Abstract W P368: Longitudinal Change in fMRI Blood Oxygen Level Dependent Signal in Cerebral Amyloid Angiopathy
Introduction: Previous cross-sectional studies show that cerebral amyloid angiopathy (CAA) is associated with reduced blood oxygen level dependent (BOLD) signal change in response to a visual task, and that this reduction is due to impaired vascular reactivity. However, there are no data on the rate at which the BOLD signal changes over time in CAA. We hypothesized that fMRI activation would decline in CAA, representing progressively impaired vasoreactivity, and this decline would be associated with increased white matter hyperintensity (WMH) volume.
Methods: fMRI BOLD amplitude was measured in response to a visual task (alternating checkerboard pattern) at study entry and 1-year follow-up for 18 patients with probable CAA by Boston criteria, and 15 healthy controls. fMRI data were matched to a canonical BOLD signal using a general linear model resulting in z-statistic images with a significance threshold of p<0.05 using FSL. The amplitude of the BOLD signal percent change from baseline was measured in the 200 most active voxels in the primary visual cortex. WMH were identified on fluid attenuated inversion recovery (FLAIR) images and the volume was measured using Quantomo software (Cybertrials Inc, Canada).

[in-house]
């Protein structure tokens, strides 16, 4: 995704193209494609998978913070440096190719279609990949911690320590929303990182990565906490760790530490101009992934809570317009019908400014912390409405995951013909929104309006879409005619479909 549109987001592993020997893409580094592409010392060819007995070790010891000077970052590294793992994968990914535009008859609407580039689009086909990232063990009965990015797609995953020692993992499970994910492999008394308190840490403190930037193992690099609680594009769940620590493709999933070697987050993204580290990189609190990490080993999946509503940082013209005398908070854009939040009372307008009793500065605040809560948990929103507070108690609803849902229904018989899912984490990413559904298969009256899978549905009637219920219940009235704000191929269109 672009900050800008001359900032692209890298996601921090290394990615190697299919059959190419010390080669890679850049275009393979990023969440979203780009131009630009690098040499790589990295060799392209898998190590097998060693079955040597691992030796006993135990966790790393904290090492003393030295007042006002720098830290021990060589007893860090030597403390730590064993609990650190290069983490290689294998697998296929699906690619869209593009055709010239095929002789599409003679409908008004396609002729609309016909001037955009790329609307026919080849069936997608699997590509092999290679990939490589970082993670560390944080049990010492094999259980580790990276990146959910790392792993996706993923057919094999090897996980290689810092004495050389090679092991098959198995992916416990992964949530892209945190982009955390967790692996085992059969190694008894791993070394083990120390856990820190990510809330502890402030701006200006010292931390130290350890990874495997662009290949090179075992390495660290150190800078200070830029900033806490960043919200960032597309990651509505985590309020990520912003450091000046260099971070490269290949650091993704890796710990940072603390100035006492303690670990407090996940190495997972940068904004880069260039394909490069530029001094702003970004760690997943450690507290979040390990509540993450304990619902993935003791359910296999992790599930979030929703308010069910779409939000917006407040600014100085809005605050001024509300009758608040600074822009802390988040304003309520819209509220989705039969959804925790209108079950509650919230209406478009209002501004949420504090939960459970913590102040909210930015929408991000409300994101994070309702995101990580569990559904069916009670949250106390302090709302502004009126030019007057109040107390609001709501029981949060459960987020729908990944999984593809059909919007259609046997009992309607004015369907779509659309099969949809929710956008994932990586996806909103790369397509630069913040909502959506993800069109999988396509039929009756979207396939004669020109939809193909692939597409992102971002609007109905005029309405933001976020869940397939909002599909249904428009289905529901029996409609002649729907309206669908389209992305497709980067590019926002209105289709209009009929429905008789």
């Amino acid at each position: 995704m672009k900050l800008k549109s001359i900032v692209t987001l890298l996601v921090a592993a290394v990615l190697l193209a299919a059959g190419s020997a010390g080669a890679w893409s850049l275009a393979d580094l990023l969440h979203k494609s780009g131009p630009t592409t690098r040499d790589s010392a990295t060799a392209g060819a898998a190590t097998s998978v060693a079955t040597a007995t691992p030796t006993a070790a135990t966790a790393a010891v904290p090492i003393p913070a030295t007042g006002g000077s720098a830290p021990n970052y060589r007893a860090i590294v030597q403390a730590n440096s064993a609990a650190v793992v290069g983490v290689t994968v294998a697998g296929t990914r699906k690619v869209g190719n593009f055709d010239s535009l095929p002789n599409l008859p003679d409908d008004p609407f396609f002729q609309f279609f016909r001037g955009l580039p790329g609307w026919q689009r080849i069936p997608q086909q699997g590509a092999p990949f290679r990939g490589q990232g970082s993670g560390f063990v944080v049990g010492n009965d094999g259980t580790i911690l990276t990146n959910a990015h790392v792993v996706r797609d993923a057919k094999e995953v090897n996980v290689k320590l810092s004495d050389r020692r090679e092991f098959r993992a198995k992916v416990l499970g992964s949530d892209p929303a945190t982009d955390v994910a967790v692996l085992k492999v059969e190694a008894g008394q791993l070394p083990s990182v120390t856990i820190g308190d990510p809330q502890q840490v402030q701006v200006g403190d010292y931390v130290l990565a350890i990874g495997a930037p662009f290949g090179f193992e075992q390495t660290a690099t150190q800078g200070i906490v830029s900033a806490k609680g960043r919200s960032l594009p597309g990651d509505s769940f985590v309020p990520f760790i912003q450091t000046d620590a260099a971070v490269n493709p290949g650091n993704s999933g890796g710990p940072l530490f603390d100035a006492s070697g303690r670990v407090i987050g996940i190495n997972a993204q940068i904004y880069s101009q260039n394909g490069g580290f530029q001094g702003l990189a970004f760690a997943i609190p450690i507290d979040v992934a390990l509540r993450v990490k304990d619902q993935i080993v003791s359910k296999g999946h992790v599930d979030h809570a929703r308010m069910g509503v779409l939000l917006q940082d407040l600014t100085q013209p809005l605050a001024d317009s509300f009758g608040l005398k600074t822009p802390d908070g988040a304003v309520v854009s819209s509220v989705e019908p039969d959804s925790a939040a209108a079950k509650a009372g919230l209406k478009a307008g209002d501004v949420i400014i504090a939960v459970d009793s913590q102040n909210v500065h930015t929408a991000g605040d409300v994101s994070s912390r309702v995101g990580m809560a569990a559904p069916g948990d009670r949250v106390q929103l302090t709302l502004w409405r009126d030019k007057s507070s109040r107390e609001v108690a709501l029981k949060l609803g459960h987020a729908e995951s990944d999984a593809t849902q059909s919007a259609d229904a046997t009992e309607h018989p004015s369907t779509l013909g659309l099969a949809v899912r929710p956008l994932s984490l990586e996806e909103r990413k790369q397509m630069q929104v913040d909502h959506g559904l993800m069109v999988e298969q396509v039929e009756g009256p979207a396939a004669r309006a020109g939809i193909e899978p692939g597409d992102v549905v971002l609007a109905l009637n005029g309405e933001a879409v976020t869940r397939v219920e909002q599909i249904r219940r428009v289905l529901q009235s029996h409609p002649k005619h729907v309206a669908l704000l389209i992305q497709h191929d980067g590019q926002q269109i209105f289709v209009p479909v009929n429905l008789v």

Results: BOLD amplitude was lower at follow-up than baseline in CAA, but the difference was not significant (mean change -0.14±0.55, p=0.30). Mean BOLD amplitude was similar at baseline and follow-up in controls (mean change 0.20±0.49, p=0.14). The difference in rate of change over time between CAA and controls was borderline significant (p=0.04). fMRI was lower at follow-up than baseline in 11/18 CAA compared to 4/15 controls (p=0.08). In CAA patients, WMH increased over time (median 1.44 mL interquartile range -0.22 to 9.70mL, p=0.01). However, BOLD amplitude change and WMH change were not related (r=-0.01, p=0.96).
Discussion: Although we did not see significant fMRI BOLD signal reduction from baseline to 1 year in CAA, we did see a difference in change over time between CAA and controls, consistent with our hypothesis that impaired vasoreactivity is a feature of CAA. Studies with larger numbers of patients, or longer duration of follow-up, are needed to more precisely determine the rate of change over time in reduction of fMRI BOLD amplitude in CAA.
Author Disclosures: A.R. Switzer: None. C.R. McCreary: None. R. Frayne: None. B.G. Goodyear: None. E.E. Smith: None.
- © 2014 by American Heart Association, Inc.